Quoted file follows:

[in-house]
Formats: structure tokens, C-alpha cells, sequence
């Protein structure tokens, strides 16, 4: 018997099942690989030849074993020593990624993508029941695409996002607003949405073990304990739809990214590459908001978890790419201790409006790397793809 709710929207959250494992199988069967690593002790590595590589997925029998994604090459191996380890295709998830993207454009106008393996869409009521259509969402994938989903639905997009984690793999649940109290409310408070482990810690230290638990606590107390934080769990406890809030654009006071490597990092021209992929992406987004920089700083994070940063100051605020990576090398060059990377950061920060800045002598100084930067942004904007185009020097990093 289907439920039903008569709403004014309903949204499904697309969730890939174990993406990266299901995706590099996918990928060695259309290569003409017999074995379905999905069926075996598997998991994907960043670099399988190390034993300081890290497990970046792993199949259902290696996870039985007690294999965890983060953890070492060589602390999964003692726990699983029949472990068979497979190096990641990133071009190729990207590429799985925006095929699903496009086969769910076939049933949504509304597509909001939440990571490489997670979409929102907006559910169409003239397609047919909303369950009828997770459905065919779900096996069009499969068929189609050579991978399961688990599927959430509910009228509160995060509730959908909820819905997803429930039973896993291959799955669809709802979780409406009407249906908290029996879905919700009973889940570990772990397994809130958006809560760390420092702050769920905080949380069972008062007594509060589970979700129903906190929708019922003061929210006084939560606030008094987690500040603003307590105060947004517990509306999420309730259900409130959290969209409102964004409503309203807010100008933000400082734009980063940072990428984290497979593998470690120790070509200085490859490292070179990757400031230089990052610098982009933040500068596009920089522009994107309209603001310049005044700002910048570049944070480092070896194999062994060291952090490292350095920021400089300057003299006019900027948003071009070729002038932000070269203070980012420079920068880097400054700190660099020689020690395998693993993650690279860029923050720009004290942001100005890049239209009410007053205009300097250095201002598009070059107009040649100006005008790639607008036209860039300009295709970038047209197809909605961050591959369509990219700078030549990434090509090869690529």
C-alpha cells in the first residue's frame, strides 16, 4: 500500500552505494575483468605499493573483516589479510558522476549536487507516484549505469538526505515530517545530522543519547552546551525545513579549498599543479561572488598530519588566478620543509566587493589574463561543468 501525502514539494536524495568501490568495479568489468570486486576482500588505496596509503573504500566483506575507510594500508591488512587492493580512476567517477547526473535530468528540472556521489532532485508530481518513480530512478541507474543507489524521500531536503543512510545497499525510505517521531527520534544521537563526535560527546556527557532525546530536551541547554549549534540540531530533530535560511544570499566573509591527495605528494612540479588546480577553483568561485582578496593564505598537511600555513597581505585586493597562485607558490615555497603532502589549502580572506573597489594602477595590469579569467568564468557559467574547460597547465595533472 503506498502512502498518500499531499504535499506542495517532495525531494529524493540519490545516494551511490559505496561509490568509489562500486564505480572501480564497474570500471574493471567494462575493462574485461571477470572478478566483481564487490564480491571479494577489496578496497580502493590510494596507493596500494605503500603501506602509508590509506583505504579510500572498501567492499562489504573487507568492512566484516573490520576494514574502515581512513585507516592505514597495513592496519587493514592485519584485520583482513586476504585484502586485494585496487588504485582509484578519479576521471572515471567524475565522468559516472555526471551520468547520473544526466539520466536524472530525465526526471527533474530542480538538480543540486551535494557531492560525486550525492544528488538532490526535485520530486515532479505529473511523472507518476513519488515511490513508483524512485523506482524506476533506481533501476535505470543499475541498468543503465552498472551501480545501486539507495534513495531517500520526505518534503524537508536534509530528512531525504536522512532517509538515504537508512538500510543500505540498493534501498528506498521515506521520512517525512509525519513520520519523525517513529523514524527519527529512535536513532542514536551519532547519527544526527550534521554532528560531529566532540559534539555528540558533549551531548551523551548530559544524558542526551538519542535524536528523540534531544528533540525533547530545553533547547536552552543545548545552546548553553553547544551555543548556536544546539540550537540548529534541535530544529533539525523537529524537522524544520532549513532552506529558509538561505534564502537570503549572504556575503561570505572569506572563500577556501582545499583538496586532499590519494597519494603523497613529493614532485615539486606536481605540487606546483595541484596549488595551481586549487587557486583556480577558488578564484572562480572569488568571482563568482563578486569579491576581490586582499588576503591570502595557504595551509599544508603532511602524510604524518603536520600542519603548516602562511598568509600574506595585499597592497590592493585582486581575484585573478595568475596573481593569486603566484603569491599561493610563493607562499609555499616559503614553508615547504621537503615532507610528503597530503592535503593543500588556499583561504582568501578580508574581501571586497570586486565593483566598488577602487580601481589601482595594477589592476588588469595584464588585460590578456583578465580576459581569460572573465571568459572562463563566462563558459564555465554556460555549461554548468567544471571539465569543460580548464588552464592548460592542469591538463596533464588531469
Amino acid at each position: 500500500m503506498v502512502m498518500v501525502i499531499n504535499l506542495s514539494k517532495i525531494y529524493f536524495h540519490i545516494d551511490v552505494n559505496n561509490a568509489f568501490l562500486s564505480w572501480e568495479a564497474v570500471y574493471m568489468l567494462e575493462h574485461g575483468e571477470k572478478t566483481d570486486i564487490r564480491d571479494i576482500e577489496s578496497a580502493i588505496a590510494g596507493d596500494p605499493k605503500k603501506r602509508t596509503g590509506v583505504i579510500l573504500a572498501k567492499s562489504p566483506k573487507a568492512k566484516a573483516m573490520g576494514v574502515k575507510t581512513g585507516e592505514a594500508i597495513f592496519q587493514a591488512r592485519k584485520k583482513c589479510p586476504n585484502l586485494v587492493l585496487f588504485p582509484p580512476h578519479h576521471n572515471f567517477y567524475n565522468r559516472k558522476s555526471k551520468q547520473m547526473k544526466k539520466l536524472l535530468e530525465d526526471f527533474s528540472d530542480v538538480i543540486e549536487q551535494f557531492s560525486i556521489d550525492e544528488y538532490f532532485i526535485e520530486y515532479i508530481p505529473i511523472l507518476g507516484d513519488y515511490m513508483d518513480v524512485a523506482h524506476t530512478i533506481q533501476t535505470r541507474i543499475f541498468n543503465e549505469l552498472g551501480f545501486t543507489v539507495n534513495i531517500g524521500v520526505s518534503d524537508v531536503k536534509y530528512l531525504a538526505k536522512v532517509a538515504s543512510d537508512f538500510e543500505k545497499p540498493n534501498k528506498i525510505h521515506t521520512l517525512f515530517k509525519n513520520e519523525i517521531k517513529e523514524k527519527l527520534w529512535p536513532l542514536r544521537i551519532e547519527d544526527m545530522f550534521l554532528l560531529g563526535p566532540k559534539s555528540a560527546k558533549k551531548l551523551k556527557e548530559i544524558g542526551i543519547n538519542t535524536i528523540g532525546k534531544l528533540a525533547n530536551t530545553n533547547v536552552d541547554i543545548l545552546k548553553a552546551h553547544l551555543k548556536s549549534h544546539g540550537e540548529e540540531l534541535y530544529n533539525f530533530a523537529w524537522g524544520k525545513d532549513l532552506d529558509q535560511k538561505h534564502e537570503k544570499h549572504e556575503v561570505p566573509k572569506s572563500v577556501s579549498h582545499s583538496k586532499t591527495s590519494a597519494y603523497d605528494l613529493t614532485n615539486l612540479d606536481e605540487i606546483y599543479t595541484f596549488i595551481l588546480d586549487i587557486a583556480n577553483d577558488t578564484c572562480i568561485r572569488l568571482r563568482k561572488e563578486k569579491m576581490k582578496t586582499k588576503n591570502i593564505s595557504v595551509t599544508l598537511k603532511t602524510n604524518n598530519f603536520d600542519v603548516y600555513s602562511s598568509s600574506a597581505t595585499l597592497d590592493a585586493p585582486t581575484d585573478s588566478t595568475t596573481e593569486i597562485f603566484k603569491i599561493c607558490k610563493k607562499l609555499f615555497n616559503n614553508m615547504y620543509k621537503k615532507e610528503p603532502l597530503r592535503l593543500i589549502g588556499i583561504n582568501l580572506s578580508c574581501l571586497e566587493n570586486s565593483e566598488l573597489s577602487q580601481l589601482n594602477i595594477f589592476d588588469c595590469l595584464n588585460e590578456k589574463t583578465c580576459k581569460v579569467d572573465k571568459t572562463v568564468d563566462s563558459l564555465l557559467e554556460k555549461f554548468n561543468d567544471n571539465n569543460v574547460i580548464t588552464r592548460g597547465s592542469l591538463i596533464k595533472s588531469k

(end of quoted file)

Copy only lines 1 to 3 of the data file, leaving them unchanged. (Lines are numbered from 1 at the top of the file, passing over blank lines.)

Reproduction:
[in-house]
Formats: structure tokens, C-alpha cells, sequence
């Protein structure tokens, strides 16, 4: 018997099942690989030849074993020593990624993508029941695409996002607003949405073990304990739809990214590459908001978890790419201790409006790397793809 709710929207959250494992199988069967690593002790590595590589997925029998994604090459191996380890295709998830993207454009106008393996869409009521259509969402994938989903639905997009984690793999649940109290409310408070482990810690230290638990606590107390934080769990406890809030654009006071490597990092021209992929992406987004920089700083994070940063100051605020990576090398060059990377950061920060800045002598100084930067942004904007185009020097990093 289907439920039903008569709403004014309903949204499904697309969730890939174990993406990266299901995706590099996918990928060695259309290569003409017999074995379905999905069926075996598997998991994907960043670099399988190390034993300081890290497990970046792993199949259902290696996870039985007690294999965890983060953890070492060589602390999964003692726990699983029949472990068979497979190096990641990133071009190729990207590429799985925006095929699903496009086969769910076939049933949504509304597509909001939440990571490489997670979409929102907006559910169409003239397609047919909303369950009828997770459905065919779900096996069009499969068929189609050579991978399961688990599927959430509910009228509160995060509730959908909820819905997803429930039973896993291959799955669809709802979780409406009407249906908290029996879905919700009973889940570990772990397994809130958006809560760390420092702050769920905080949380069972008062007594509060589970979700129903906190929708019922003061929210006084939560606030008094987690500040603003307590105060947004517990509306999420309730259900409130959290969209409102964004409503309203807010100008933000400082734009980063940072990428984290497979593998470690120790070509200085490859490292070179990757400031230089990052610098982009933040500068596009920089522009994107309209603001310049005044700002910048570049944070480092070896194999062994060291952090490292350095920021400089300057003299006019900027948003071009070729002038932000070269203070980012420079920068880097400054700190660099020689020690395998693993993650690279860029923050720009004290942001100005890049239209009410007053205009300097250095201002598009070059107009040649100006005008790639607008036209860039300009295709970038047209197809909605961050591959369509990219700078030549990434090509090869690529």